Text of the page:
Several key indicators point to a continued, but slow, economic recovery for Moffat County, with both gross retail sales and unemployment numbers expected to improve during the second quarter.
Scott Ford, a local economic analyst and an advisor for Yampa Valley Data Partners, said the group’s second quarter economic forecast gives reason for optimism in Northwest Colorado.
“We’re just barely moving on some stuff, but it’s there,” Ford said, referring to economic indicators like consumer confidence, consumer spending and unemployment.
Ford said one of the region’s most reliable data tools is the economic stress indicator, which analyzes the total local workforce and the number of jobs from year to year.
An economic stress indicator of “zero” would represent an equilibrium between the number of jobs and the availability of workers to fill those jobs. A positive number indicates decreasing unemployment.
But Ford said the number can “get too positive.”
For example, an economic stress indicator above 0.025 means there aren’t enough workers to fill available jobs. Moffat County’s current economic stress indicator is 0.022, meaning labor shortages are on the horizon.
“It means it will be harder for employers to find staff,” Ford said. “To find staff, they’ll have to pay more. When you begin to pay more, it lifts household incomes but also crunches down the margins in those particular business sectors.
“It is good news or bad news? It just is what it is. It happens.”
Ford said the food services, health care and retail sectors of Moffat County’s economy would be the first to experience any impacts of a labor shortage.
Ford expects gross retail sales in Moffat County to be up 5.2 percent this month compared to April 2011.
Yampa Valley Data Partners also forecasts a 6-percent jump in gross retail sales in May and a 6.3-percent increase in June. Much of that optimism is based on the national consumer spending poll, which continues to show steady gains in the amount of money Americans are spending per day.
Second quarter consumer spending could be in the range of $65 to $70 a day, which is a $6 to $7 a day increase over the time period last year. Similarly, consumer confidence continues a slow but steady creep upward.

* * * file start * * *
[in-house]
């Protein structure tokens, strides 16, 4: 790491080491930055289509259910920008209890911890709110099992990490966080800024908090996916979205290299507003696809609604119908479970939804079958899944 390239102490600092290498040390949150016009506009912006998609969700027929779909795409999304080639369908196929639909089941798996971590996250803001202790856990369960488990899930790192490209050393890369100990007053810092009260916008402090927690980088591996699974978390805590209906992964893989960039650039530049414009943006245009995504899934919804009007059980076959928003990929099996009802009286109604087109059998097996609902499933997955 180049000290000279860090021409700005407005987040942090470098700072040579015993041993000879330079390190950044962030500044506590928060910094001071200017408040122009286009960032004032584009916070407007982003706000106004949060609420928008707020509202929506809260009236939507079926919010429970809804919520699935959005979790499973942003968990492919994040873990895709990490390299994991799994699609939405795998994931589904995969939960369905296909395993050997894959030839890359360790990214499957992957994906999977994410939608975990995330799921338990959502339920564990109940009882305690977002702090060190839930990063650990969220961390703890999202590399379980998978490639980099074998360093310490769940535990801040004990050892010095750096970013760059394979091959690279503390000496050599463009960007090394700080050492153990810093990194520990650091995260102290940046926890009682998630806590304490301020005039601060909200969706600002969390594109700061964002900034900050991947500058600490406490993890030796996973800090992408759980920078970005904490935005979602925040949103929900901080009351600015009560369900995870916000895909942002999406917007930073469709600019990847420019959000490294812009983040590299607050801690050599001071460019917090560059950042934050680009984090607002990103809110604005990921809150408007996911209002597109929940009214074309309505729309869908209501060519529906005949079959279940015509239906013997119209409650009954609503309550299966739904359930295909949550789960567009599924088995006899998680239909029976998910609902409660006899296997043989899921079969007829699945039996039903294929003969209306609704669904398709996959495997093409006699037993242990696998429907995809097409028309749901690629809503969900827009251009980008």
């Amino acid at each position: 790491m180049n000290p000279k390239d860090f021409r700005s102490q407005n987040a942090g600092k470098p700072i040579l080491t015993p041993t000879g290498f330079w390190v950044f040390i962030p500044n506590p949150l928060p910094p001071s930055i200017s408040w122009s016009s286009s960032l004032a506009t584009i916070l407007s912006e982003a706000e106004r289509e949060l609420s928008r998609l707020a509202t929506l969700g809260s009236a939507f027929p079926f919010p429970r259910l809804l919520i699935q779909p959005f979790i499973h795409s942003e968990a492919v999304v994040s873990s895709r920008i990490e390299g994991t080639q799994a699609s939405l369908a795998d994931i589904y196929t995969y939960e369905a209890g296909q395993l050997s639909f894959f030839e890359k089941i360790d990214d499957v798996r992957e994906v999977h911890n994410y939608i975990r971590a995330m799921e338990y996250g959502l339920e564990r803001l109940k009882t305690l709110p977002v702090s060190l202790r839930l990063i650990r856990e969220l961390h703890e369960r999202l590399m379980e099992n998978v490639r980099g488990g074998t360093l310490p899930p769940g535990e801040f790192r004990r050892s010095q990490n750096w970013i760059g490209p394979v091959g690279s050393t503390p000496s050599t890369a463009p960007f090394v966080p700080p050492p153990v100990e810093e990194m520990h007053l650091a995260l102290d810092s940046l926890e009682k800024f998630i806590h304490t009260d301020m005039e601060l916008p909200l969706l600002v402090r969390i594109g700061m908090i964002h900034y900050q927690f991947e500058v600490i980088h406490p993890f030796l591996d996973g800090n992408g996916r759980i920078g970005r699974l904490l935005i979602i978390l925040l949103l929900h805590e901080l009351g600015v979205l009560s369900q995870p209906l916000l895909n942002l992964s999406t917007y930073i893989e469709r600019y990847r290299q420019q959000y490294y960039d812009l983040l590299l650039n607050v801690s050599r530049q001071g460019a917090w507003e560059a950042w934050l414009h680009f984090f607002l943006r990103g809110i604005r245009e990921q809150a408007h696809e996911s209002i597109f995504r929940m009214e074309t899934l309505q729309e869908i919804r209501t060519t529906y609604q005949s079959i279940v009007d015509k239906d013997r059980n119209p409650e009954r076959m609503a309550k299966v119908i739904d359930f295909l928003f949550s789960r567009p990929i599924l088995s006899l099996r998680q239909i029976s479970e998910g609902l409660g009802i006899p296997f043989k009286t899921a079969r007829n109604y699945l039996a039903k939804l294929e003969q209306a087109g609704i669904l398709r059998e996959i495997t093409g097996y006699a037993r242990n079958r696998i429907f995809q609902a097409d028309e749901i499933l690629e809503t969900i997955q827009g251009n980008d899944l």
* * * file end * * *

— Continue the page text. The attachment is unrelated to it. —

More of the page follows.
However, Ford cautioned national trends don’t always translate to the county level.
Other notes of interest from Yampa Valley Data Partners’ second quarter economic forecast:
• Median listing prices in the local real estate market may have stabilized. In March, the median listing price of a home in Moffat County was $185,000, virtually unchanged from the same time last year. The median price remains 23 percent below the peak of October 2008, according to Yampa Valley Data Partners.
• The number of homes for sale in Moffat County continues to decrease, as does the number of homes entering the foreclosure process.
“The real estate ‘bottom’ in both (Moffat and Routt) counties has been reached and a recovery is slowly occurring,” the forecast reads. “Barring any significant changes on the national economy, this recovery should continue for the balance of this year. This coming quarter may also represent the best value in real estate in the Yampa Valley since 1981-82.”
While Ford expressed optimism about the current state of the local economy as well as its future prospects, he warned about comparing it to the unprecedented run-up of 2007 and 2008.
“Things are kind of improving,” Ford said. “In the big picture, the danger that we have ... is looking at late 2006 and 2007 as the ‘normal’ time. That wasn’t normal. Just like way down isn’t normal, way up isn’t normal. Our basis of comparison shouldn’t be Mount Everest.”
For more about Yampa Valley Data Partners, visit www.yampavalleydatapartners.com.
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